Asphalt cement must be free of water or moisture as it leaves the refinery. However, transports loading the asphalt may have moisture present in their tanks. This can cause the asphalt to foam when it is heated above 212°F (100°C), which is a safety hazard. Specifications usually require that asphalts not foam at temperatures up to 347°F (175°C). Asphalt cement, if heated to a high enough temperature, will release fumes which will flash in the presence of a spark or open flame. The temperature at which this occurs is called the flashpoint, and is well above temperatures normally used in paving operations. Because of the possibility of asphalt foaming and to ensure an adequate margin of safety, the flashpoint of the asphalt is measured and controlled.
Another important engineering property of asphalt cement is its ductility, which is a measure of a material's ability to be pulled, drawn, or deformed. In asphalt cements, the presence or absence of ductility is usually more important than the actual degree of ductility because some asphalt cements with a high degree of ductility are also more temperature sensitive. Ductility is measured by an "extension" test, whereby a standard asphalt cement briquette molded under standard conditions and dimensions is pulled at a standard temperature (normally 77°F [25°C]) until it breaks under tension. The elongation at which the asphalt cement sample breaks is a measure of the ductility of the sample.
Environmental protection laws have developed stringent codes limiting water flows and particulate and smoke emissions from oil refineries and asphalt processing plants. Not only dust but sulfur dioxides, smoke, and many other emissions must be rigorously controlled. Electrostatic precipitators, primary dust collectors using single or multiple cone cyclones, and secondary collection units consisting of fabric filter collectors commonly called "baghouses" are all required equipment to control emissions. Hydrocarbons formed in asphalt production, if unchecked, create odoriferous fumes and pollutants which will stain and darken the air. Pollutants emitted from asphalt production are controlled by enclosures which capture the exhaust and then recirculate it through the heating process. This not only eliminates the pollution but also increases the heating efficiency of the process.
Higher costs of asphalt cement, stone, and sand have forced the industry to increase efficiencies and recycle old asphalt pavements. In asphalt pavement recycling, materials reclaimed from old pavements are reprocessed along with new materials. The three major categories of asphalt recycling are 1) hot-mix recycling, where reclaimed materials are combined with new materials in a central plant to produce hot-mix paving mixtures, 2) cold-mix recycling, where reclaimed materials are combined with new materials either onsite or at a central plant to produce cold-mix base materials, and 3) surface recycling, a process in which the old asphalt surface pavement is heated in place, scraped down or "scarified," remixed, relaid, and rolled. Organic asphalt recycling agents may also be added to help restore the aged asphalt to desired specifications.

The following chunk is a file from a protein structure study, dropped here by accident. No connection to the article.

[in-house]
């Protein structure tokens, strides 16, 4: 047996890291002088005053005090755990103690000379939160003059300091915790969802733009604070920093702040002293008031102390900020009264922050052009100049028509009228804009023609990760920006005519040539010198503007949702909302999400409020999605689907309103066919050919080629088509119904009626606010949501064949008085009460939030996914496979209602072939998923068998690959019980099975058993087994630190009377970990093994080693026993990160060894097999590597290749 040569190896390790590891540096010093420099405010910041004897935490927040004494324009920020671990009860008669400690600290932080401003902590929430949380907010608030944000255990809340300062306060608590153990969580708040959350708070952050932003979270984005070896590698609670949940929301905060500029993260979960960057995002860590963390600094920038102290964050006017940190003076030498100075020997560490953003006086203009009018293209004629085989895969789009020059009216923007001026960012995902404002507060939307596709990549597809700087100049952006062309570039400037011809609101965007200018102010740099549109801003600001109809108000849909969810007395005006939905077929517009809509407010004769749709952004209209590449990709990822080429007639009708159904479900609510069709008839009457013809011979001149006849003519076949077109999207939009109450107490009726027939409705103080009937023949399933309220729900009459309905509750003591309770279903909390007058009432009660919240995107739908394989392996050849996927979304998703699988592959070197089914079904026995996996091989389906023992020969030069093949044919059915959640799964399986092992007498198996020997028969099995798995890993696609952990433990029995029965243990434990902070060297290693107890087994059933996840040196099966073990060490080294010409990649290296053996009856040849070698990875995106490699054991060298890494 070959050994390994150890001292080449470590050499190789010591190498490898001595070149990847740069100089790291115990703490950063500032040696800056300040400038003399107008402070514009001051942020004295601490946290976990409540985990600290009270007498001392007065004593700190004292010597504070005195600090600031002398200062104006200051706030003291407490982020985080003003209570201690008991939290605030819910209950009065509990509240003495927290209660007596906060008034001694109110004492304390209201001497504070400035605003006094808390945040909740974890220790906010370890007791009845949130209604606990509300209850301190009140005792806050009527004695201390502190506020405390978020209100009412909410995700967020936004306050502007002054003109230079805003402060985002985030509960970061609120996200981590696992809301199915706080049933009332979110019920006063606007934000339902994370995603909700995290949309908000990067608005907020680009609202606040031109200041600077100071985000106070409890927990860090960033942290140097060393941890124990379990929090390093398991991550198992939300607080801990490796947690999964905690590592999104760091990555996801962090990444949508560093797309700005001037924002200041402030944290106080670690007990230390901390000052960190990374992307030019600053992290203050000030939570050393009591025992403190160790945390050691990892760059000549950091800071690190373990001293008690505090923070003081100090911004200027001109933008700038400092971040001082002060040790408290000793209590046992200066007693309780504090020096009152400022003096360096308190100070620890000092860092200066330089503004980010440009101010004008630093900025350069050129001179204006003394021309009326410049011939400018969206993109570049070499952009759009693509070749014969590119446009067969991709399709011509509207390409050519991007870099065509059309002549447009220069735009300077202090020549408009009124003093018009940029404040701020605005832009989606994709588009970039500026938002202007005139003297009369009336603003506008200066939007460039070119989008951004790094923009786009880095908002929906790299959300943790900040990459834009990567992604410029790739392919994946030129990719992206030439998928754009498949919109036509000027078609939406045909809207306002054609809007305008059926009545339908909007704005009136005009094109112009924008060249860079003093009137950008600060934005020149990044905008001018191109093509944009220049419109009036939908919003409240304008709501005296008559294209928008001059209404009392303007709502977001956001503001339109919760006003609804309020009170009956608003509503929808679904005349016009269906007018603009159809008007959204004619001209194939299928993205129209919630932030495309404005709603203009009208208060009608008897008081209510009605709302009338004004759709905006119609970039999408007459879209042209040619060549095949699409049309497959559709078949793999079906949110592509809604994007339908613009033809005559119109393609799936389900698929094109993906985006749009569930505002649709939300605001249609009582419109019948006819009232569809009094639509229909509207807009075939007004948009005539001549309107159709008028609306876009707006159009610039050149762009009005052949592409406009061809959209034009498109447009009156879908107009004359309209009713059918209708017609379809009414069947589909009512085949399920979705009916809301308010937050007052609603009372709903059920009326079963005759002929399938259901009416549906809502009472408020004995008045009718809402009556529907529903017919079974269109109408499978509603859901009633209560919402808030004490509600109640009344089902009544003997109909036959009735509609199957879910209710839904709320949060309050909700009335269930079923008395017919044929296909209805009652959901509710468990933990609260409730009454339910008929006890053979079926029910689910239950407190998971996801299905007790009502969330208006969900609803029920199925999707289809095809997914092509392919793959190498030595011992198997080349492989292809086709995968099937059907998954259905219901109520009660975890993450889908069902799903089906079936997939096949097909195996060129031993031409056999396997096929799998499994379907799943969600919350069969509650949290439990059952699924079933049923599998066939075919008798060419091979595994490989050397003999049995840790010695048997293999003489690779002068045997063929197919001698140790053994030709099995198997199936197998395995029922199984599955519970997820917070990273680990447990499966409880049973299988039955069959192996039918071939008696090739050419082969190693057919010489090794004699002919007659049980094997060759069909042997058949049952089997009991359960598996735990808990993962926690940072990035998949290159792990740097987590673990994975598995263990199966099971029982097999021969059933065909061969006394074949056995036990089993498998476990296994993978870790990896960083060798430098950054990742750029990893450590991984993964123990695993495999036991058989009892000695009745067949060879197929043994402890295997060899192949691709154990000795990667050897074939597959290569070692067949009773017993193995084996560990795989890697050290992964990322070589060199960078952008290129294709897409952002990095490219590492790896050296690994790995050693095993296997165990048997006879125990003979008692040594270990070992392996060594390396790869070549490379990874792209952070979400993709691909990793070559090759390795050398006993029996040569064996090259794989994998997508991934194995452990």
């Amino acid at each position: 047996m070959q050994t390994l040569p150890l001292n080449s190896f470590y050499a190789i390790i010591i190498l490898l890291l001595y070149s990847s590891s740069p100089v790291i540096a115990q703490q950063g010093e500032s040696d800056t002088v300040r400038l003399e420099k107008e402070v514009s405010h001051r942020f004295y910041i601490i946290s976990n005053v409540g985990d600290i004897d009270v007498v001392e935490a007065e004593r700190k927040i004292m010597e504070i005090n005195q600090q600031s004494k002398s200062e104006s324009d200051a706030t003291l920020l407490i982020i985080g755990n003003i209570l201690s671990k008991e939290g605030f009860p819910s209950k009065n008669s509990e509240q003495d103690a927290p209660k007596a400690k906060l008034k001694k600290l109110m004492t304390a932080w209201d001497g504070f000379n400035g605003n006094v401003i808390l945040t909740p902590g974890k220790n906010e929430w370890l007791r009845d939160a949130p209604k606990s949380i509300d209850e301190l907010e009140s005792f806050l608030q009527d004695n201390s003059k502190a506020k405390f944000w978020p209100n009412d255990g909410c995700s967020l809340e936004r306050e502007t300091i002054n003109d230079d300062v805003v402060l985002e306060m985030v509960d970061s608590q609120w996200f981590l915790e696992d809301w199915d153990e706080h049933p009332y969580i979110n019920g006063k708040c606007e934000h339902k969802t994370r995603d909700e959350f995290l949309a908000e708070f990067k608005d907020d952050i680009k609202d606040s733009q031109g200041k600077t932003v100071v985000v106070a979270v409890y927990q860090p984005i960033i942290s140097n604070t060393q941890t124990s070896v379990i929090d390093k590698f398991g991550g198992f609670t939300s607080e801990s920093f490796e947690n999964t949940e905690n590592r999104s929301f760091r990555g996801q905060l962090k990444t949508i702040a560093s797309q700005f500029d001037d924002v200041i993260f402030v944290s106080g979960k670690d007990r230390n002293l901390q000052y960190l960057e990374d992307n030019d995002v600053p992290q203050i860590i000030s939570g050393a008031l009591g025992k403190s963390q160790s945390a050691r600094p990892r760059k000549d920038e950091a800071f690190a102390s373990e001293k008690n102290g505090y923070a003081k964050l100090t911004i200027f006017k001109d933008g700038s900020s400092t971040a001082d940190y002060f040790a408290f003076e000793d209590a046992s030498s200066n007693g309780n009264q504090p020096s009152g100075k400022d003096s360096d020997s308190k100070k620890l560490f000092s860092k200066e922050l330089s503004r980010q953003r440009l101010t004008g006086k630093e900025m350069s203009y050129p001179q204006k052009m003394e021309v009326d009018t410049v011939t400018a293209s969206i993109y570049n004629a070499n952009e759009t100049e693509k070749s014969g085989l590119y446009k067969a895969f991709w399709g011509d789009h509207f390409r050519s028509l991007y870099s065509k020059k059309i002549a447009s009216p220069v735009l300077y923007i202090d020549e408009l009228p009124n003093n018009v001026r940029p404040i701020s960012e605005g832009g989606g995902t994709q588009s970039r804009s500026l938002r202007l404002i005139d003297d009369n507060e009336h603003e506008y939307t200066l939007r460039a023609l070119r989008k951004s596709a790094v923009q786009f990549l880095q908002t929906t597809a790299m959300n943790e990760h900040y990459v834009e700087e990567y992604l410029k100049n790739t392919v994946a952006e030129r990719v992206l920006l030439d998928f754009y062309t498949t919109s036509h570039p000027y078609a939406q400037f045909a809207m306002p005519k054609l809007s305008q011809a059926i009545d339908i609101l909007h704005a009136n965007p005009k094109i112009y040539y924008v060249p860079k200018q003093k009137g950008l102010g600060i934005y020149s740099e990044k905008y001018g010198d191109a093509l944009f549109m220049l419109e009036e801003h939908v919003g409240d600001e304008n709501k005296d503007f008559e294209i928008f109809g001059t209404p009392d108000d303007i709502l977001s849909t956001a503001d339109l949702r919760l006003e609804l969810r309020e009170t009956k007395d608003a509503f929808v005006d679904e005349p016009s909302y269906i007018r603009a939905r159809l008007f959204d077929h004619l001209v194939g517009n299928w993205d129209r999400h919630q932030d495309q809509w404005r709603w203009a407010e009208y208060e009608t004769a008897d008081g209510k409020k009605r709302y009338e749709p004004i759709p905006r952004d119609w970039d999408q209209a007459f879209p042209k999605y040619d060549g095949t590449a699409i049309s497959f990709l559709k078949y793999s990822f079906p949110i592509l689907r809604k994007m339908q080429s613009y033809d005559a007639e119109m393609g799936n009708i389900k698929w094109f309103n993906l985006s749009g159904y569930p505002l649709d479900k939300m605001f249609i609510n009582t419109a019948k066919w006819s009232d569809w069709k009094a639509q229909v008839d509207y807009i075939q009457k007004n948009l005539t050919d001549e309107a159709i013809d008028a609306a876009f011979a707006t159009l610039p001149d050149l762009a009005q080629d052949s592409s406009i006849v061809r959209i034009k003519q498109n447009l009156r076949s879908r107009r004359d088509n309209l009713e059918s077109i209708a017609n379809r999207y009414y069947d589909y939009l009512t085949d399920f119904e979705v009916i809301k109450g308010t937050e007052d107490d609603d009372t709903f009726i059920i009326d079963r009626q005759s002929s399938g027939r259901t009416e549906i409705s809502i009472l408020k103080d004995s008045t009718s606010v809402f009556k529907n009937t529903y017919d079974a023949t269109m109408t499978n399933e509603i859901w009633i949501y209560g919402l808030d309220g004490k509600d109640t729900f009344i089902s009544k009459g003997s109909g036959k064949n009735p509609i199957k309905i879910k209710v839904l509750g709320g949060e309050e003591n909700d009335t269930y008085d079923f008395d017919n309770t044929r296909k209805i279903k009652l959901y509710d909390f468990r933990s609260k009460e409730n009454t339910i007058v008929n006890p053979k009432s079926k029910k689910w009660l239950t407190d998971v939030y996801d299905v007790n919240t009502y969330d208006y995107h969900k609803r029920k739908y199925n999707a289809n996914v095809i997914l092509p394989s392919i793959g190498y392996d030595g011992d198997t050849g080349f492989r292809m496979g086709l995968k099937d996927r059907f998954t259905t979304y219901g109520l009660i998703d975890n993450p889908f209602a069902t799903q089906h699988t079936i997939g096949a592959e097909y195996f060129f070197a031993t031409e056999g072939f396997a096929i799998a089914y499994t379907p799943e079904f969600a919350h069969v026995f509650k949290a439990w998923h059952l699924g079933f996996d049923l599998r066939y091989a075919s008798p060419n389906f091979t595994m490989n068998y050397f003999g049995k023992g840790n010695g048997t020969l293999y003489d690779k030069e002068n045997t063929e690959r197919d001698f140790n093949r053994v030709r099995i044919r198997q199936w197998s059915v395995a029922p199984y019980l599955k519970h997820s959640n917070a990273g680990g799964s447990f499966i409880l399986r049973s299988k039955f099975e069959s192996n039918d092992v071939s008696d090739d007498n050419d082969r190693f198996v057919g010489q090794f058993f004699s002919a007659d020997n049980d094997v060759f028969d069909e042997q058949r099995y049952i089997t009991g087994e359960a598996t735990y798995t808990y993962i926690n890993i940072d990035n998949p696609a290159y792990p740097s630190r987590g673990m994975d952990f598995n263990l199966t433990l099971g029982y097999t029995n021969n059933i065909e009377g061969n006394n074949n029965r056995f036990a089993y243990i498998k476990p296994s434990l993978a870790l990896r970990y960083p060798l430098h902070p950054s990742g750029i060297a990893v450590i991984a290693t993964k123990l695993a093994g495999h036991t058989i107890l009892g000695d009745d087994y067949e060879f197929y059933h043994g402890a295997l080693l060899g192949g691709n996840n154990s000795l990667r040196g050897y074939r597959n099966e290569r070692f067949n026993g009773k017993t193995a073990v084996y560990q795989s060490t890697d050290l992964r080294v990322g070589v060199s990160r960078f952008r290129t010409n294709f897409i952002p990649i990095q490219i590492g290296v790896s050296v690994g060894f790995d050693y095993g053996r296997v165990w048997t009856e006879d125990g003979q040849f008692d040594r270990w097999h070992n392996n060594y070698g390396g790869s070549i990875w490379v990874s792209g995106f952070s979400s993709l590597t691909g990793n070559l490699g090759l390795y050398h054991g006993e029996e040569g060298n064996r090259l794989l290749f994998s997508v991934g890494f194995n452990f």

Because of solvent evaporation and volatility, use of cutback asphalts, especially rapidcure cutback asphalts which use gasoline or naphtha, is becoming more restricted or prohibited while emulsified asphalts (in which only the water evaporates) are becoming more popular because of cost and environmental regulations.
Increasing economic and environmental needs will bring many new technical frefinements to recycling old asphalt pavements, such as using microwaves to completely break down the pavement. Microwaves heat the crushed rock in asphalt pavement faster than the surrounding cement, which is then warmed by the radiant heat from the rock. This method prevents the asphalt cement from burning.
Alternative sources of raw material are being researched, such as the production of synthetic asphalt from the liquefaction of sewage sludge. To ensure consistent product quality, new methods are being developed for manufacturing modified asphalts and emulsions. Many new tests are being developed to help characterize asphalts, such as high-performance gel-permeation chromatography (HP-GPC), which allows many properties to be studied and the results compiled in only a few minutes. New processes, more efficient mixing and milling units, in-line liquid mass flow meters, on-line monitoring systems, and new safety equipment are some other areas being investigated for improvement.
Polymer-modified asphalt crack sealers are gaining in popularity, and many other asphalt modifiers are being developed. Modifiers are added to control pavement rutting, cracking, asphalt oxidation, and water damage. Some commercially available asphalt modifiers are polymers, including elastomers, metal complexes, elemental sulfur, fibers, hydrated lime, Portland cement, silicones, various fillers, and organic anti-strip agents. Many of these modifiers have not been extensively used and are being researched for further development. It might even be possible one day to have "smart asphalt cements" by mixing in certain asphalt friction modifiers which would allow it to change characteristics depending on whether moisture was present. In conjunction with antilock brakes, automatic traction controls, and airbags, this could serve to save many lives on our nation's highways.
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Planche, Jean-Pascal, Helen W. King, and Gayle N. King. "A Refiner's Approach to Asphalt Characterization." Nature, April 18, 1991, pp. 24-25.
"Physical and Chemical Characteristics of Synthetic Asphalt Produced from the Liquefaction of Sewage Sludge." U.S. Environmental Protection Agency, Municipal Environment Research Laboratory: Center for Environmental Research Information, 1982.
Asphalt Institute, Executive Office and Research Center. Research Park Drive, P.O. Box 14052, Lexington, KY 40512-4052. (606) 288-4960.
— Glenn G. Whiteside